Determining the kimono, you’ll wear for an event can be challenging. You must know each type and familiarise yourself with different design patterns including the symbolism and the subtle social messages attached to each garment. The kimono you pick out can reflect your age and determine your marital status and the level of formality of the event you are attending, so it is best to learn how to differentiate one kimono from another before anything else. Down below, we have enumerated the most popular kimonos to help and guide you, so check it out.
Here are the different kimonos and the right time to wear them:
- This is the choice kimono you must wear if you are a single woman whenever you attend formal gatherings. You wear them during coming-of-age ceremonies or when you attend weddings and wedding receptions. They are most known for their sleeves which are designed to be very long. But, they are also known for the colourful patterns hand-stitched into the garment.
- This is the kimono one wears to tea ceremonies. The colourful kimono is made from a dyed silk like the ones found in The Kubota Collection.
- This is the only type of kimono you can wear during burial processions. It is known to be the formal mourning dress for both genders. Mofuku is made from plain black silk, and you accessorize them with a black-coloured obi for women.
- This is a kimono designed with small patterns. Both single and married women can wear it. The style of this garment is fit for a more casual setting, so you can wear this when you want to walk around town or dine at a restaurant.
- This is the kimono you need to have when you are getting married. A bride wears this highly formal kimono for the wedding, and it is either completely white or very colourful. You wear the uchikake with another set of kimono and obi. After putting on a kimono and tying its obi, you can now wear the uchikake. You must place it over the tied kimono. It is supposed to be donned like a coat as the obi around the uchikake remains untied.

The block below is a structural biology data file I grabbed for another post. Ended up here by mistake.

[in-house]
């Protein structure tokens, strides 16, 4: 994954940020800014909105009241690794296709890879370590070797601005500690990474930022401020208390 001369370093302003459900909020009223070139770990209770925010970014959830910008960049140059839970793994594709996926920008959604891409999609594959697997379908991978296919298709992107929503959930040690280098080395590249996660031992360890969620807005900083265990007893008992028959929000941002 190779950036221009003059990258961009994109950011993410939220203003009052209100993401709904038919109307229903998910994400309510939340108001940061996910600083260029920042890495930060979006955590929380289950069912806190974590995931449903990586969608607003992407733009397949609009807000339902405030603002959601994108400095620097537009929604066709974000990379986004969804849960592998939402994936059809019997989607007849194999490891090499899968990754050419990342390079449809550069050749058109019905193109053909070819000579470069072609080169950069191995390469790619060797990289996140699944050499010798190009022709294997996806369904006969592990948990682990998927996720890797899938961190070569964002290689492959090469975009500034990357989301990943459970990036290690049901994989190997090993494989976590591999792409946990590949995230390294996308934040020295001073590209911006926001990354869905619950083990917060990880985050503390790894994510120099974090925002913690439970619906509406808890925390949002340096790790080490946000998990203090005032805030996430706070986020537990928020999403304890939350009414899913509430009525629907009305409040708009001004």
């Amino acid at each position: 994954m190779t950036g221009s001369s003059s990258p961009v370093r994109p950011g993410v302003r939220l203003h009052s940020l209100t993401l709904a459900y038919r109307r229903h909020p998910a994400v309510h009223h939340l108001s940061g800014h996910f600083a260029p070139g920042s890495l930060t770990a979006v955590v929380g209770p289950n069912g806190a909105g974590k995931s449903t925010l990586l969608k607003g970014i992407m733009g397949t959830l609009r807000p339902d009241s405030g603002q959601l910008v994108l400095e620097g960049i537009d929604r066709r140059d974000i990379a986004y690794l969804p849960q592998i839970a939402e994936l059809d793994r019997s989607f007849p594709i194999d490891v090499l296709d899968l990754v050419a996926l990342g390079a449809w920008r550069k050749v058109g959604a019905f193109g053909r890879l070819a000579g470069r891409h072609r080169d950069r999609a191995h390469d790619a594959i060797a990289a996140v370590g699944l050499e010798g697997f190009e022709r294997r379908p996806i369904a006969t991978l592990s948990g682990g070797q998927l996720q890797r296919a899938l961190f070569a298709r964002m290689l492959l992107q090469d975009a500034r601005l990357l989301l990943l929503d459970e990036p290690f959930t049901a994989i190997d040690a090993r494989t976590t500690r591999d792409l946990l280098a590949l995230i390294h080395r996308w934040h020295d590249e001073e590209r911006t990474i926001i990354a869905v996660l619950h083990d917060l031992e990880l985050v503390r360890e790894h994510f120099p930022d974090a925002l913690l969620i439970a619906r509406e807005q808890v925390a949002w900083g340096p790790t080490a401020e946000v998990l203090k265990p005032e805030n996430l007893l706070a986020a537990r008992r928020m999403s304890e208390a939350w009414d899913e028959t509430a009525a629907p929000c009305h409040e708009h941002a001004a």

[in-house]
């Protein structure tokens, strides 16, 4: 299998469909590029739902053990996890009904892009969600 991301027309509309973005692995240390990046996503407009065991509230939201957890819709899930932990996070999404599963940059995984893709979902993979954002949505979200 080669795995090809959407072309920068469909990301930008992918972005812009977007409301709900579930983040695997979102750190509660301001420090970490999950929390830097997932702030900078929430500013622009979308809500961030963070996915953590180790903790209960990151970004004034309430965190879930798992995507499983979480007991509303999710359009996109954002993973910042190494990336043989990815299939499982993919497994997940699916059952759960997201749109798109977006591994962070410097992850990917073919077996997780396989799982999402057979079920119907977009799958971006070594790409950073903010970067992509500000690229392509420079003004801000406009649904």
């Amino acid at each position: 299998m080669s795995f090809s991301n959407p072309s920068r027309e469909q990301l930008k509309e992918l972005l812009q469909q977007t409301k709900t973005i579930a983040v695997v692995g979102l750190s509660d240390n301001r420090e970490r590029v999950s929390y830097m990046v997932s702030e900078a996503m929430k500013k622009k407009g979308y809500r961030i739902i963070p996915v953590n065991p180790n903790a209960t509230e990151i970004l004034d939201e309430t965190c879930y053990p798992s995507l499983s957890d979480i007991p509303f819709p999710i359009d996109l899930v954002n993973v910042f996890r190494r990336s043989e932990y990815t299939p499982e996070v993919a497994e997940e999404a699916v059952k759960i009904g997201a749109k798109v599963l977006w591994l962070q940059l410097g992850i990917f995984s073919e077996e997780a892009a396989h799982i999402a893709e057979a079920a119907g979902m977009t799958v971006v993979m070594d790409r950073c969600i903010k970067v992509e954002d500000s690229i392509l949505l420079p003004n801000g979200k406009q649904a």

- You can wear an Irotomesode for highly formal to semi-formal events depending on the design and patterns stitched on the garment. If the irotomesode features five kamon (Japanese emblems or crests used to decorate and identify an individual or a family), then it is the kimono you wear when you are attending a close relative’s wedding. The kimono is also the go-to-choice when you are accepting a medal in the royal court. But, if the irotomesode features only one to three kamon, then the irotomesode is the kimono you wear when you attend semi-formal parties.
Learning the difference between these kimonos will help you a lot in the long run. It will allow you to deftly sift through your kimonos and choose the right one immediately and accurately. So, you will always be able to put your best foot forward anytime anywhere.